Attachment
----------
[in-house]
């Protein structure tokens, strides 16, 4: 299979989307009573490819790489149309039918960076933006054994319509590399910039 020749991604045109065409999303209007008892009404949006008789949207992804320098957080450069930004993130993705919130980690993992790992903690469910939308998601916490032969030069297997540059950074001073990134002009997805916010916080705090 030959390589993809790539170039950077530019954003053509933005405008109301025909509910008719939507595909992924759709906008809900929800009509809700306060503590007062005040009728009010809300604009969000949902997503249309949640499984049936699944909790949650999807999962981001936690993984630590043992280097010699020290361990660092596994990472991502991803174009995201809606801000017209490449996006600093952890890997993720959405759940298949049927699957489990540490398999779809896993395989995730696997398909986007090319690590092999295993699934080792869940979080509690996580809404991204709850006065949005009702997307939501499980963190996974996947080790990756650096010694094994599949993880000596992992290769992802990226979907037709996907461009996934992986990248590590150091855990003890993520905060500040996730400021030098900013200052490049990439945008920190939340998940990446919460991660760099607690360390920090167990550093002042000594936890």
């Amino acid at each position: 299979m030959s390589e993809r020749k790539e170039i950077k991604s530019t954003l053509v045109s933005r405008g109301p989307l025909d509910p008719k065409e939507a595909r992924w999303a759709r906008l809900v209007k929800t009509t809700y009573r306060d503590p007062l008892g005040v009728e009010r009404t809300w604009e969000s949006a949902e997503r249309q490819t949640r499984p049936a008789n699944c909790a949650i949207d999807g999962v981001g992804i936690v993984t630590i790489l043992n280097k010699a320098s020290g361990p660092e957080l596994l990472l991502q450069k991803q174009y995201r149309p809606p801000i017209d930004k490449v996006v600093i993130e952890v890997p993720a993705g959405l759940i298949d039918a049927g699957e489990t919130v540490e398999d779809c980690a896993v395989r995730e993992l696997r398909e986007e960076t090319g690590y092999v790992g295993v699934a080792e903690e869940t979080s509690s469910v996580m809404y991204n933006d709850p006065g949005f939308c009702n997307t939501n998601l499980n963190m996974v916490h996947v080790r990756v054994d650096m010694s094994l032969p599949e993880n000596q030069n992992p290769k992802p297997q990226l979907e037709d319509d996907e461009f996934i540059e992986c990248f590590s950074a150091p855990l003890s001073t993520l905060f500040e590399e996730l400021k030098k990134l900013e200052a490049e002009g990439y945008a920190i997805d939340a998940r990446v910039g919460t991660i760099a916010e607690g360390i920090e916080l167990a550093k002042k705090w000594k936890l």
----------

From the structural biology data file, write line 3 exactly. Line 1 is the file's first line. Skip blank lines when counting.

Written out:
């Amino acid at each position: 299979m030959s390589e993809r020749k790539e170039i950077k991604s530019t954003l053509v045109s933005r405008g109301p989307l025909d509910p008719k065409e939507a595909r992924w999303a759709r906008l809900v209007k929800t009509t809700y009573r306060d503590p007062l008892g005040v009728e009010r009404t809300w604009e969000s949006a949902e997503r249309q490819t949640r499984p049936a008789n699944c909790a949650i949207d999807g999962v981001g992804i936690v993984t630590i790489l043992n280097k010699a320098s020290g361990p660092e957080l596994l990472l991502q450069k991803q174009y995201r149309p809606p801000i017209d930004k490449v996006v600093i993130e952890v890997p993720a993705g959405l759940i298949d039918a049927g699957e489990t919130v540490e398999d779809c980690a896993v395989r995730e993992l696997r398909e986007e960076t090319g690590y092999v790992g295993v699934a080792e903690e869940t979080s509690s469910v996580m809404y991204n933006d709850p006065g949005f939308c009702n997307t939501n998601l499980n963190m996974v916490h996947v080790r990756v054994d650096m010694s094994l032969p599949e993880n000596q030069n992992p290769k992802p297997q990226l979907e037709d319509d996907e461009f996934i540059e992986c990248f590590s950074a150091p855990l003890s001073t993520l905060f500040e590399e996730l400021k030098k990134l900013e200052a490049e002009g990439y945008a920190i997805d939340a998940r990446v910039g919460t991660i760099a916010e607690g360390i920090e916080l167990a550093k002042k705090w000594k936890l």